Saturday, October 15, 2011
Blog Action Day 2011: A Look at Peppers in Bulgarian Food and Folk Songs
(Pepper plant photo by KDB; Shopska Salad from Wikipedia Commons)
Here's the link to the 2011 Blog Action Day webpage:
In keeping with Blog Action Day, today's post will be about food. Since food is such a general subject I decided to focus on that multinational and multicultural staple, Capsicum, otherwise known as the pepper. They come in many varieties from the sweet bell pepper, the somewhat hotter jalapeño, and then there's the hottest pepper in the world, the ghost chili. Capsaicin is the chemical in hot peppers that makes them spicy. It has medicinal qualities and can be used to treat minor aches and pains. Ironically it's also the same substance that fires up your mouth when you eat a hot pepper.
Peppers are used in a wide variety of cuisines, such as Latin American, Italian, Chinese,and Eastern European. They add flavor and sometimes heat, depending on the type. The milder ones are used in salads, and the hot ones as a garnish, or an ingredient. They are very nutritious. Peppers have Vitamin C and beta carotene, and are a good source of dietary fiber. Did I forget to mention they also taste good?
Bulgarians are quite fond of peppers. They are eaten raw in salads, or stuffed with rice, vegetables and cheese and baked.
One of the key ingredients in the Shopska Salad is red sweet peppers (either raw or roasted). Shopska Salad is very easy to prepare, and the ingredients can be found in any supermarket: sweet red peppers, tomatoes, white brined cheese (similar to the Greek Feta), onions, cucumbers and parsley, mixed with sunflower oil and vinegar. The colors in the Shopska salad are also the colors of the Bulgarian flag.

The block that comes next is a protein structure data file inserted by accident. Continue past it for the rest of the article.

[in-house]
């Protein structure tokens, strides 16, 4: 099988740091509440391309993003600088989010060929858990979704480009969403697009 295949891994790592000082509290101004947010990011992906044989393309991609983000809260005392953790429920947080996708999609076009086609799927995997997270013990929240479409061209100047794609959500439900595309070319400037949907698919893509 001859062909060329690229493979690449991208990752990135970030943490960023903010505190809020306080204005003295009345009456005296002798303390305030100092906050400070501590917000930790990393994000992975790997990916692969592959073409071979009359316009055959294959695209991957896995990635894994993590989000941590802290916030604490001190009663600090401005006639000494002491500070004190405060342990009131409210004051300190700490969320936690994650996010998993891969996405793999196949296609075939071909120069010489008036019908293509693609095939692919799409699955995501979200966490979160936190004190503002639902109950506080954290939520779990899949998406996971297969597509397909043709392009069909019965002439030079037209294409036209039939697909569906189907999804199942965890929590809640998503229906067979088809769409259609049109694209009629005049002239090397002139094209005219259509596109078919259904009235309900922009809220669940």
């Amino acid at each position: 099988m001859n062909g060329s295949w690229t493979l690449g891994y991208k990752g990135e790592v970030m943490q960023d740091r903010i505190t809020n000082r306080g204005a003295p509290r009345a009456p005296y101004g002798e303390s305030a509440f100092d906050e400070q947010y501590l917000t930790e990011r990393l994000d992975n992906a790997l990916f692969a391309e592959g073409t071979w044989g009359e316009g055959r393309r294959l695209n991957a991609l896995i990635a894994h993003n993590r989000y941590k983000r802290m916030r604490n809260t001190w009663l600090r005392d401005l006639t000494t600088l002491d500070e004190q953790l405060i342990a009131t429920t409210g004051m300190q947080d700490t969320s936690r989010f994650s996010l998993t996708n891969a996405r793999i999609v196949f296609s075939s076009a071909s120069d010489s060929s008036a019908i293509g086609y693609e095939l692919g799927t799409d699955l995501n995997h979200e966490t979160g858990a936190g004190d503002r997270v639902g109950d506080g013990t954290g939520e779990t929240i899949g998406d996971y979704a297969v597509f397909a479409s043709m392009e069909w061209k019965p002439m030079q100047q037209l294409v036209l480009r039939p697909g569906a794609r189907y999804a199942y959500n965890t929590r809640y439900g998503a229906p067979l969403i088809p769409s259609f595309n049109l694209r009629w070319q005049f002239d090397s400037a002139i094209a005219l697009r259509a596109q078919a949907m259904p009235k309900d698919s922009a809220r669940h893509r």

There is also a relish made from hot peppers, Lyutenitsa, which is usually spread on bread. It is a traditional Bulgarian staple; pepper concoctions similar to this are very popular all over the Balkans, and known under different names with slightly different recipes. There is Serbian ajvar, Romanian Zacuscă, and Turkish Biber salçası.
You can find the recipe for Lyutenitsa here:
Peppers, sweet and hot, are very important in Bulgarian culture, and also in their folk music. Here are some pepper songs from the Universe of YouTube. Although some people in the United States have never heard of Bulgaria (and probably think it's a planet in outer space), Bulgarian traditional music is quite popular among folk dancers in this country (and around the world).
The first song, Dilmano Dilbero, is a lighthearted ditty about a girl planting peppers.
There is a phenomenal group from the Washington, DC area who performs Bulgarian folk music. The name of the band is Lyuti Chushki, which translates to hot peppers in English and their music is quite spicy, kick it up a notch! At the end of the video you can hear their signature song, which is, of course, about hot peppers!
Here is some more music from Lyuti Chushki along with a link to their website.
If you enjoyed this you may also like Folklore, Food and Fun at Festivals:
A cross-cultural post on butchers' dances can be found here:
This work is licensed under a Creative Commons Attribution-Noncommercial-No Derivative Works 3.0 United States License.